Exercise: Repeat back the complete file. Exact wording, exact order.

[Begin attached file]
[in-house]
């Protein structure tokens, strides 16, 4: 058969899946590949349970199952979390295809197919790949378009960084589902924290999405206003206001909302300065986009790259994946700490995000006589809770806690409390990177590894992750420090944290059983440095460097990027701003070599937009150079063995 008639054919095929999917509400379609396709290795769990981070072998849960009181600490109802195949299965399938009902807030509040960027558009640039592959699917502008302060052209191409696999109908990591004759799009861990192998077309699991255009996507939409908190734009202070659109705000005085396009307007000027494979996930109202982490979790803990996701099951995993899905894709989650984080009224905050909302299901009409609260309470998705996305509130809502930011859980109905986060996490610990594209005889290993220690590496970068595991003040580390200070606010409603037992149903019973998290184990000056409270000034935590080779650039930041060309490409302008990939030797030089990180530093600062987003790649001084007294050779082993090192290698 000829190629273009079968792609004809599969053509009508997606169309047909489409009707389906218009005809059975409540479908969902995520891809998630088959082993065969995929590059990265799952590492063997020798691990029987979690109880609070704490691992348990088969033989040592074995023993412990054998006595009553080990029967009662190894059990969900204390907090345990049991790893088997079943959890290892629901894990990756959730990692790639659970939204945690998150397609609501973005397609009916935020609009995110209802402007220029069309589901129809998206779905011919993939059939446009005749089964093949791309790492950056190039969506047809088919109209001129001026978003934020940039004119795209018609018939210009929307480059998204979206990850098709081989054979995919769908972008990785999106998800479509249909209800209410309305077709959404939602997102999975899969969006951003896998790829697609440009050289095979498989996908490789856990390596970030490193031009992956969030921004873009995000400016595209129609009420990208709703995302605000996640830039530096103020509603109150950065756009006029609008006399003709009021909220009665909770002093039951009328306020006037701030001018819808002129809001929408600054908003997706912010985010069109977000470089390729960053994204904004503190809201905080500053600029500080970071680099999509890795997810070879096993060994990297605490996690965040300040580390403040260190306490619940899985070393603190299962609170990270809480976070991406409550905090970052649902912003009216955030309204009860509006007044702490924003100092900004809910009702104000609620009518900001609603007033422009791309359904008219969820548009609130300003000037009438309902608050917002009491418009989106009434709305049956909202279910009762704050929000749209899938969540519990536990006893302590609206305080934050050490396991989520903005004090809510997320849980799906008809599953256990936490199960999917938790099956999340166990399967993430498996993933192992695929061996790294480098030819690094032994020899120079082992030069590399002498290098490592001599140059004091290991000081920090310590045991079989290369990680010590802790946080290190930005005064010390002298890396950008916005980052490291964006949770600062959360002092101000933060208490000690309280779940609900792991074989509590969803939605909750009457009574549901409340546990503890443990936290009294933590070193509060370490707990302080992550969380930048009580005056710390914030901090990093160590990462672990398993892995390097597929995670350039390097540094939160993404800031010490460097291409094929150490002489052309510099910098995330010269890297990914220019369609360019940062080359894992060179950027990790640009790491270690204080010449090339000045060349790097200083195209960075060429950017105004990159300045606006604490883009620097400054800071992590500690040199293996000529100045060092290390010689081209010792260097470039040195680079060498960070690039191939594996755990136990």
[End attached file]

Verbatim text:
[in-house]
């Protein structure tokens, strides 16, 4: 058969899946590949349970199952979390295809197919790949378009960084589902924290999405206003206001909302300065986009790259994946700490995000006589809770806690409390990177590894992750420090944290059983440095460097990027701003070599937009150079063995 008639054919095929999917509400379609396709290795769990981070072998849960009181600490109802195949299965399938009902807030509040960027558009640039592959699917502008302060052209191409696999109908990591004759799009861990192998077309699991255009996507939409908190734009202070659109705000005085396009307007000027494979996930109202982490979790803990996701099951995993899905894709989650984080009224905050909302299901009409609260309470998705996305509130809502930011859980109905986060996490610990594209005889290993220690590496970068595991003040580390200070606010409603037992149903019973998290184990000056409270000034935590080779650039930041060309490409302008990939030797030089990180530093600062987003790649001084007294050779082993090192290698 000829190629273009079968792609004809599969053509009508997606169309047909489409009707389906218009005809059975409540479908969902995520891809998630088959082993065969995929590059990265799952590492063997020798691990029987979690109880609070704490691992348990088969033989040592074995023993412990054998006595009553080990029967009662190894059990969900204390907090345990049991790893088997079943959890290892629901894990990756959730990692790639659970939204945690998150397609609501973005397609009916935020609009995110209802402007220029069309589901129809998206779905011919993939059939446009005749089964093949791309790492950056190039969506047809088919109209001129001026978003934020940039004119795209018609018939210009929307480059998204979206990850098709081989054979995919769908972008990785999106998800479509249909209800209410309305077709959404939602997102999975899969969006951003896998790829697609440009050289095979498989996908490789856990390596970030490193031009992956969030921004873009995000400016595209129609009420990208709703995302605000996640830039530096103020509603109150950065756009006029609008006399003709009021909220009665909770002093039951009328306020006037701030001018819808002129809001929408600054908003997706912010985010069109977000470089390729960053994204904004503190809201905080500053600029500080970071680099999509890795997810070879096993060994990297605490996690965040300040580390403040260190306490619940899985070393603190299962609170990270809480976070991406409550905090970052649902912003009216955030309204009860509006007044702490924003100092900004809910009702104000609620009518900001609603007033422009791309359904008219969820548009609130300003000037009438309902608050917002009491418009989106009434709305049956909202279910009762704050929000749209899938969540519990536990006893302590609206305080934050050490396991989520903005004090809510997320849980799906008809599953256990936490199960999917938790099956999340166990399967993430498996993933192992695929061996790294480098030819690094032994020899120079082992030069590399002498290098490592001599140059004091290991000081920090310590045991079989290369990680010590802790946080290190930005005064010390002298890396950008916005980052490291964006949770600062959360002092101000933060208490000690309280779940609900792991074989509590969803939605909750009457009574549901409340546990503890443990936290009294933590070193509060370490707990302080992550969380930048009580005056710390914030901090990093160590990462672990398993892995390097597929995670350039390097540094939160993404800031010490460097291409094929150490002489052309510099910098995330010269890297990914220019369609360019940062080359894992060179950027990790640009790491270690204080010449090339000045060349790097200083195209960075060429950017105004990159300045606006604490883009620097400054800071992590500690040199293996000529100045060092290390010689081209010792260097470039040195680079060498960070690039191939594996755990136990």